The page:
"Multicellular simulation in cancer treatment with nanoparticles"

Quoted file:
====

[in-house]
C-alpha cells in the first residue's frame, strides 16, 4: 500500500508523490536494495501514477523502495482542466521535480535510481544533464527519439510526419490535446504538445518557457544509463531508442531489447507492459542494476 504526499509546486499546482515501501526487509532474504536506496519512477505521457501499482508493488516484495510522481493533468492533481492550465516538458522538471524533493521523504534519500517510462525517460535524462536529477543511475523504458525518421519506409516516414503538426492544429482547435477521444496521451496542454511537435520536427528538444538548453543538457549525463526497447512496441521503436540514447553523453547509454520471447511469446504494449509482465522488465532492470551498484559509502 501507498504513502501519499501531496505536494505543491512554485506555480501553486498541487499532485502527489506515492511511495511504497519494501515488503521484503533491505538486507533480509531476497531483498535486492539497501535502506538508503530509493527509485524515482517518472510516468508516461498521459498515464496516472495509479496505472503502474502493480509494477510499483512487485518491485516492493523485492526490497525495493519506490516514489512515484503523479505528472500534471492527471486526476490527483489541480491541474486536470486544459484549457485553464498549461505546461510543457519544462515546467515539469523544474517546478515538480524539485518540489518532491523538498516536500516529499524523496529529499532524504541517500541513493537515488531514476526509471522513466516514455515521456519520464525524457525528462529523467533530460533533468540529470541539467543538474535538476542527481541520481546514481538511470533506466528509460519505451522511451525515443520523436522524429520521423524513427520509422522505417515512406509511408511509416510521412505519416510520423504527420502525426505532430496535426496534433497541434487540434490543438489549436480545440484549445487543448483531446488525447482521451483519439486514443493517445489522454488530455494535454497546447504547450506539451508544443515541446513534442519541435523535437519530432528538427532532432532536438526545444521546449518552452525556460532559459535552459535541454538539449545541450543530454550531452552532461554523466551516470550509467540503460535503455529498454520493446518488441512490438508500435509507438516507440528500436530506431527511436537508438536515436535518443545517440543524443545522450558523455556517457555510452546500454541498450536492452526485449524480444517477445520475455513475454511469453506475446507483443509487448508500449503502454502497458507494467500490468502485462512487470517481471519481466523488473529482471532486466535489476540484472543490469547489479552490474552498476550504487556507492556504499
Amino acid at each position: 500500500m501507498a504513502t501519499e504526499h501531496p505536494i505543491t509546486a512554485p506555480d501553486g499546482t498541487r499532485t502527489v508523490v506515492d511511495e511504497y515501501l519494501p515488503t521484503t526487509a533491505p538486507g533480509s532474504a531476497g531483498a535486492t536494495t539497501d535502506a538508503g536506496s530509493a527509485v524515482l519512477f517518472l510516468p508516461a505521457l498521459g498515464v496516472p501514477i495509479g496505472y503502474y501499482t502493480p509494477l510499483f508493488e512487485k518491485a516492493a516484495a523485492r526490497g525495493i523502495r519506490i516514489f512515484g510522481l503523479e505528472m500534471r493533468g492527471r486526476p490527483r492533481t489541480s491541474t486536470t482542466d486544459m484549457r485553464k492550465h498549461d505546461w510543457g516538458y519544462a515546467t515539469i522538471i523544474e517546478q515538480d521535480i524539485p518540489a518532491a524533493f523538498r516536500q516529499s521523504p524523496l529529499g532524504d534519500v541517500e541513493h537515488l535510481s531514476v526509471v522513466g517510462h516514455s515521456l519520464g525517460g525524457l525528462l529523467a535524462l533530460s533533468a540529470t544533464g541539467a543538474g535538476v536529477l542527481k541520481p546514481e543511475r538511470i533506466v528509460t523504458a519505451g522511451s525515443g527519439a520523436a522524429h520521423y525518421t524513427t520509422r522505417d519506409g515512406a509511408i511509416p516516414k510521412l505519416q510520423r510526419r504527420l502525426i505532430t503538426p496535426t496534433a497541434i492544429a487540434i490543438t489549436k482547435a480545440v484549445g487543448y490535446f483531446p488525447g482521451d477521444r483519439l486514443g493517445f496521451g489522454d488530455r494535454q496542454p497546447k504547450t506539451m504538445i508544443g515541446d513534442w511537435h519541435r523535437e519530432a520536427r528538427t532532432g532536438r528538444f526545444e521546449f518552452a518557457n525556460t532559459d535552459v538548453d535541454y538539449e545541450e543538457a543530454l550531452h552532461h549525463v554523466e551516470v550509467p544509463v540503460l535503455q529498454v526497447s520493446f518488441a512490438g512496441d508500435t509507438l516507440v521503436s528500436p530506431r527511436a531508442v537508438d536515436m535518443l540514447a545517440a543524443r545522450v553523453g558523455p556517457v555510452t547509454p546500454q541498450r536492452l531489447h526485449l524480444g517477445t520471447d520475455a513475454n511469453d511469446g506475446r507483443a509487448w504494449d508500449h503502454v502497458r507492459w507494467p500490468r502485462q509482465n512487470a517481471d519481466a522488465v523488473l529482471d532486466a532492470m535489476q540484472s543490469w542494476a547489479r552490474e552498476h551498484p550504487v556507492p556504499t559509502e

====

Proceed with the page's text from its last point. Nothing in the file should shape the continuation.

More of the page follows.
Cancer is a complex systems problem that involves tumor cells and their microenvironment. Recently, research shows that engineered nanomedicine is playing an important role in cancer treatment. The traditional experimental methods involve intensive cost and time investments, as well as many operational challenges. With the increasing power of high throughput computing, it has become feasible to explore a vast variety of therapeutic designs in multicellular systems with computational modelling. In this talk, we propose an agent-based model (with PhysiCell) to investigate the therapeutic designs of cancer treatment with nanoparticles (NPs), where NPs uptaken or internalization, drug release and drug effects on tumor cells are explored. Our simulation studies show that drug-loaded nanoparticles have some allow promising new options for cancer therapy, and the point to the power of using large-scale model exploration to tune and improve therapy. In particular, we introduce a novel tracking of nanoparticle populations in each individual cells, allowing better modeling of drug release by internalized nanoparticles and long-term therapeutic implications. In this talk, I will cover the following parts:(1) how cells uptake NPs; (2) how NPs release drug inside of cells; (3) how daughter cells inherit NPs and drug from their parents; (4) how released drug treats tumor cells.